He was found guilty as charged.

Why?  We asked this of the jury members.  Their response was shocking.  Their verdict had nothing to do with way the case was presented, or with the evidence.  It had to do with the defendant’s name.  He was apparently a well known southern Connecticut racketeer, and these jurors knew he must be guilty.  Simple as that.

Big lesson learned here.

The lesson was repeated, I think, in the George Zimmerman/Trayvon Martin case.  I saw Lisa Bloom last night, the lawyer and legal correspondent who covered the case and who has just written a book on the jury deliberations leading to Zimmerman’s acquittal.  it seemed that a lot went on in that jury room that was not related to the evidence, or even the law.  A lot was based on racially induced prejudices.  These five white women apparently treated the lone black woman as if she were a child, and brought their prejudices to their conclusion.  At least this is the way Bloom sees it, and I will take her word for it.  A different jury, hearing the same evidence, could easily have reached a different verdict.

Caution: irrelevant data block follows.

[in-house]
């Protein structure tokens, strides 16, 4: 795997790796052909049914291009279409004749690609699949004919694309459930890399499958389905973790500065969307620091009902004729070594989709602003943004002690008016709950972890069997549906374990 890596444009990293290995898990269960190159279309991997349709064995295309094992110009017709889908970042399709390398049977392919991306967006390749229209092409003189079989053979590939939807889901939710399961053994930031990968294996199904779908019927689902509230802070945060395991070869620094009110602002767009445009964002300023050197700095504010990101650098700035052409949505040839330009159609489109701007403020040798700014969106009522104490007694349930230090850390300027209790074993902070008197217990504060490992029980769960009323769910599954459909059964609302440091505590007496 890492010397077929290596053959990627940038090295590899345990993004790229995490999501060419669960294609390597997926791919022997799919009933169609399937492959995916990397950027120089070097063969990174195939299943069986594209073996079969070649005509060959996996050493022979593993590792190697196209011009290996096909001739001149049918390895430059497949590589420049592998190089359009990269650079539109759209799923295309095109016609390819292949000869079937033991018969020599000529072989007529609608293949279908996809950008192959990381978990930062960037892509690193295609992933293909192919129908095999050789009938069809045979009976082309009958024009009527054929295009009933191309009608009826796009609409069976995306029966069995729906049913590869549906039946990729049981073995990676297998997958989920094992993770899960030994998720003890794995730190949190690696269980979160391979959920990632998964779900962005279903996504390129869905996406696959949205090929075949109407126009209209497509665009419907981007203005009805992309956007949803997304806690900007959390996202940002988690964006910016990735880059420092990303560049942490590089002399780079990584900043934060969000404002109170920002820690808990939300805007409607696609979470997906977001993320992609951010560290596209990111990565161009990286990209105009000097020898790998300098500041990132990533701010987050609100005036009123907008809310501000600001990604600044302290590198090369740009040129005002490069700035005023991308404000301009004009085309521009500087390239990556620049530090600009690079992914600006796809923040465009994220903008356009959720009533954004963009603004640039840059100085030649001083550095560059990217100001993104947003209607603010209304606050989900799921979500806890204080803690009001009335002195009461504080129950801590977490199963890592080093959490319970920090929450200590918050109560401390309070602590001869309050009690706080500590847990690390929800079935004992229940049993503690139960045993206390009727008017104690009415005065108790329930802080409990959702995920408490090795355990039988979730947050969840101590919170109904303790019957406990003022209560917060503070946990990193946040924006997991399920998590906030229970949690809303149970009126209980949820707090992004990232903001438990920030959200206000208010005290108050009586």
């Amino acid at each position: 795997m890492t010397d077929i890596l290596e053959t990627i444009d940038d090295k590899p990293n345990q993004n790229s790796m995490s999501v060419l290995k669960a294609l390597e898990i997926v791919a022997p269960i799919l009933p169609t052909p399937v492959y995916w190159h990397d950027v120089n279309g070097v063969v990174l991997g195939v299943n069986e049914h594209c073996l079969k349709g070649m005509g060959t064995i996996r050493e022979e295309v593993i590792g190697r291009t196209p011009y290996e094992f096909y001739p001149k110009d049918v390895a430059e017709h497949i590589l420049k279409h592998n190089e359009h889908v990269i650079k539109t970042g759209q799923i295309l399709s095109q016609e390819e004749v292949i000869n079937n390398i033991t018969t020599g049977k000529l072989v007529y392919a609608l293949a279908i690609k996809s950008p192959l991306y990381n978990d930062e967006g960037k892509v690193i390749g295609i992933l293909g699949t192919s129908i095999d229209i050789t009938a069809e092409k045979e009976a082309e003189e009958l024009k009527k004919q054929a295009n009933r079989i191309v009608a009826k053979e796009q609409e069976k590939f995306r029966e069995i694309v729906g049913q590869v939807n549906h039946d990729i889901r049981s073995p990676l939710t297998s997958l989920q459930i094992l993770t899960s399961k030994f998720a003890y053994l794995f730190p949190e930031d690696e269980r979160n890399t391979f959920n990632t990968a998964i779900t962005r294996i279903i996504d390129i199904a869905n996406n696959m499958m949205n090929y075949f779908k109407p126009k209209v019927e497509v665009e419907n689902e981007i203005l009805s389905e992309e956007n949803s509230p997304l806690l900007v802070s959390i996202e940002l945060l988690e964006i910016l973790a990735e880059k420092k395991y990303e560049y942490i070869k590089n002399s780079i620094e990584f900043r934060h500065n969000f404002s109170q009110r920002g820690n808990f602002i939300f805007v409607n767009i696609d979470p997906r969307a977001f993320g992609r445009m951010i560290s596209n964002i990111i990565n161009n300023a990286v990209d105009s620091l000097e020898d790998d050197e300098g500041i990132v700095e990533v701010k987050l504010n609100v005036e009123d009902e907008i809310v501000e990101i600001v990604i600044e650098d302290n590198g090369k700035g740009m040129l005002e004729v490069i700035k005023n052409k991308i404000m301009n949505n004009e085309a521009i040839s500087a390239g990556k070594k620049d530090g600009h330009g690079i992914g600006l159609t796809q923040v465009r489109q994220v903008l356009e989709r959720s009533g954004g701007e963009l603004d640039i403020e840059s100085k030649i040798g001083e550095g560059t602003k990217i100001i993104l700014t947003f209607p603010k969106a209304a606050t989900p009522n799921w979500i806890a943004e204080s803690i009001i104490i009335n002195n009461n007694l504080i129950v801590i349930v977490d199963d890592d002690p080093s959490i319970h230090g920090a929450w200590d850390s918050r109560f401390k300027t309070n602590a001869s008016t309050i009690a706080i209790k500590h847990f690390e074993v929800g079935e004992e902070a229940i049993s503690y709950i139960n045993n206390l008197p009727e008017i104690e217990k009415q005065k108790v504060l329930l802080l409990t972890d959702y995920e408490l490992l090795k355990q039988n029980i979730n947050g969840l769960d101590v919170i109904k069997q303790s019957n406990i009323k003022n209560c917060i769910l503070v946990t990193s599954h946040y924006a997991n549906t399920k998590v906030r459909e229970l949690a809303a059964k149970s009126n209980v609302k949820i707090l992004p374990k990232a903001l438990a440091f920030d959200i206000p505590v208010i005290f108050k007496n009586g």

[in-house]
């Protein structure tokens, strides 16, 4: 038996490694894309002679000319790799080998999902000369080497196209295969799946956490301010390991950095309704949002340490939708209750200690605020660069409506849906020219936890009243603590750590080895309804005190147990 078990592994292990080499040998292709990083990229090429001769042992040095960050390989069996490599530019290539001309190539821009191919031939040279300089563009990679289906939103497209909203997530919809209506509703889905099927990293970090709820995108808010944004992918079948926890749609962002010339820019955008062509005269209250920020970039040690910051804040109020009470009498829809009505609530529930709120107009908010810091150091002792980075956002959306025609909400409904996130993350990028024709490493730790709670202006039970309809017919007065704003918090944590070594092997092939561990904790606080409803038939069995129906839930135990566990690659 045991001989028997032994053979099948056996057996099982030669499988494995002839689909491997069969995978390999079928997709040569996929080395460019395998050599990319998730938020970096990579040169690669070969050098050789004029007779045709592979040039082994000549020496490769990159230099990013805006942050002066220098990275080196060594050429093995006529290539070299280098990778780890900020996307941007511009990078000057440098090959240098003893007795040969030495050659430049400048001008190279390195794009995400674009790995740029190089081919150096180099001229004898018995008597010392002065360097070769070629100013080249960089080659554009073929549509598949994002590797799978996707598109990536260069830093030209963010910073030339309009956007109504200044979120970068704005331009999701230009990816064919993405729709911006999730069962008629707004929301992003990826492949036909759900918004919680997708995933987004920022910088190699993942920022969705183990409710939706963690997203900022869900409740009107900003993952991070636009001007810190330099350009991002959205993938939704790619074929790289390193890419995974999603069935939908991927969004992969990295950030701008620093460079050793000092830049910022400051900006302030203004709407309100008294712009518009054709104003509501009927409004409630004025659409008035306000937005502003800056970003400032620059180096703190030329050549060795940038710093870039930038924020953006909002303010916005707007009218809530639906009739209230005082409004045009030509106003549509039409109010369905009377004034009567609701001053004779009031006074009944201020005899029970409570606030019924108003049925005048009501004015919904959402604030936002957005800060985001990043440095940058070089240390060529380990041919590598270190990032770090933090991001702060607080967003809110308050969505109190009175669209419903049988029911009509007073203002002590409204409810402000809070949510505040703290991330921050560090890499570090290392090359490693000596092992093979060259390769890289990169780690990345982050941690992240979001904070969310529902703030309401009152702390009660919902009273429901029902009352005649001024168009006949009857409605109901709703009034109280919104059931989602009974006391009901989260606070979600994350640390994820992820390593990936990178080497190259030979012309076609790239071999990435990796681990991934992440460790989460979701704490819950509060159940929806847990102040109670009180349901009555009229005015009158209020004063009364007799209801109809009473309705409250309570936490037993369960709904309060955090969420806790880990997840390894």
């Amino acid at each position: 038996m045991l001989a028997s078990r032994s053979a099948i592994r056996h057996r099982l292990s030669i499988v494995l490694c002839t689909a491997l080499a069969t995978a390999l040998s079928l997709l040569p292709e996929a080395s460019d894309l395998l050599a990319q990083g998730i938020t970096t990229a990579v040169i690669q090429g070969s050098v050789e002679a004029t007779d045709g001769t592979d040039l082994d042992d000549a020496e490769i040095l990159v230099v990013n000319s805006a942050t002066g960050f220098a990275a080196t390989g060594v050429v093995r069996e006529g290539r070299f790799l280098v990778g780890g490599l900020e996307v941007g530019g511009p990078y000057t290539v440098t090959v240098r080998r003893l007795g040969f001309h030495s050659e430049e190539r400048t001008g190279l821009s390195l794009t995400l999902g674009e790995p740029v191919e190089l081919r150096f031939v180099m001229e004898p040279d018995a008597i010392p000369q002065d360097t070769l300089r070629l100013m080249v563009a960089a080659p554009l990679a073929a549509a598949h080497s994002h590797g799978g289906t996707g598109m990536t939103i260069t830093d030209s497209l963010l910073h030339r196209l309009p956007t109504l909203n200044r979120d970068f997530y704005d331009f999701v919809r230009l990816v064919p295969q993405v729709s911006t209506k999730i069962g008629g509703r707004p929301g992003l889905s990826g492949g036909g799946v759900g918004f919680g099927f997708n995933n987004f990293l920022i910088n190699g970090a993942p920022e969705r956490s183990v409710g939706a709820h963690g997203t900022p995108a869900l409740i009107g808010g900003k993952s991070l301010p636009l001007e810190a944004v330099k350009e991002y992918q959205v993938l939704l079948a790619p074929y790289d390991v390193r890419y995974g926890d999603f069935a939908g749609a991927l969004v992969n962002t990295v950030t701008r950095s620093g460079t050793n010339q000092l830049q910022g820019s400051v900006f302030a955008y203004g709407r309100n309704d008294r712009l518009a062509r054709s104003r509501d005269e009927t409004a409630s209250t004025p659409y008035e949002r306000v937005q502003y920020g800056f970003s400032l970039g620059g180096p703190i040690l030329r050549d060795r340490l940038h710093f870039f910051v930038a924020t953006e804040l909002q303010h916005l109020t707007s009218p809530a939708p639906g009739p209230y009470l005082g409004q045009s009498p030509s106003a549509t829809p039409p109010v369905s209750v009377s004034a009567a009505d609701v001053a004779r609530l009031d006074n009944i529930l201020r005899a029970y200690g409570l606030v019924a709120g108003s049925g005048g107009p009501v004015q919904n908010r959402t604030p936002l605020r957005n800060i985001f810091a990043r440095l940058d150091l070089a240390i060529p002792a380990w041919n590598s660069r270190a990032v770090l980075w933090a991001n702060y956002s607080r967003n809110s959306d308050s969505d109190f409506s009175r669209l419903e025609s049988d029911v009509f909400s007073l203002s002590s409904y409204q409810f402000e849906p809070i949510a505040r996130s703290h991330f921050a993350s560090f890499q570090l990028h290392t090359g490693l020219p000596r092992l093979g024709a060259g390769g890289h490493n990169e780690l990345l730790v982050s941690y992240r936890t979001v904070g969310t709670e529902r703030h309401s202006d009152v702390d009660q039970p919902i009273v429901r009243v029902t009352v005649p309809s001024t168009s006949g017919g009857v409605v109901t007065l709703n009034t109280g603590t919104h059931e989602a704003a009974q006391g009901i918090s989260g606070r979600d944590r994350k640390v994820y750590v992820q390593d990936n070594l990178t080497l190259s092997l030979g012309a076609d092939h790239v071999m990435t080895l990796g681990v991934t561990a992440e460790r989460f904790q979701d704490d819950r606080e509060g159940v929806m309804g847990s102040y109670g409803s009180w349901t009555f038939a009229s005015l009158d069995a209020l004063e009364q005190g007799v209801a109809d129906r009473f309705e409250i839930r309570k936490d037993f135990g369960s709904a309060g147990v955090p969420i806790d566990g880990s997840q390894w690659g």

So what is the conclusion?

Societies do need to have a way to determine who is innocent and who is guilty.  And it has to be a way that members of that society respect.  Otherwise there is chaos.  Our society ( and English society before us) relies on the jury system.  And when you balance out the needs of society to have an established way to determine innocence or guilt against the right of an accused to be found guilty or innocent with accuracy, perhaps society’s needs are more important.  Especially, when the judicial system has been worked and reworked to give the accused the benefit of the doubt.  I don’t know.

All I know is that there is no way to believe that jury verdicts are correct, and that we have found the best system to determine guilt or innocence that is imaginable.

Where to go from here, I am not sure.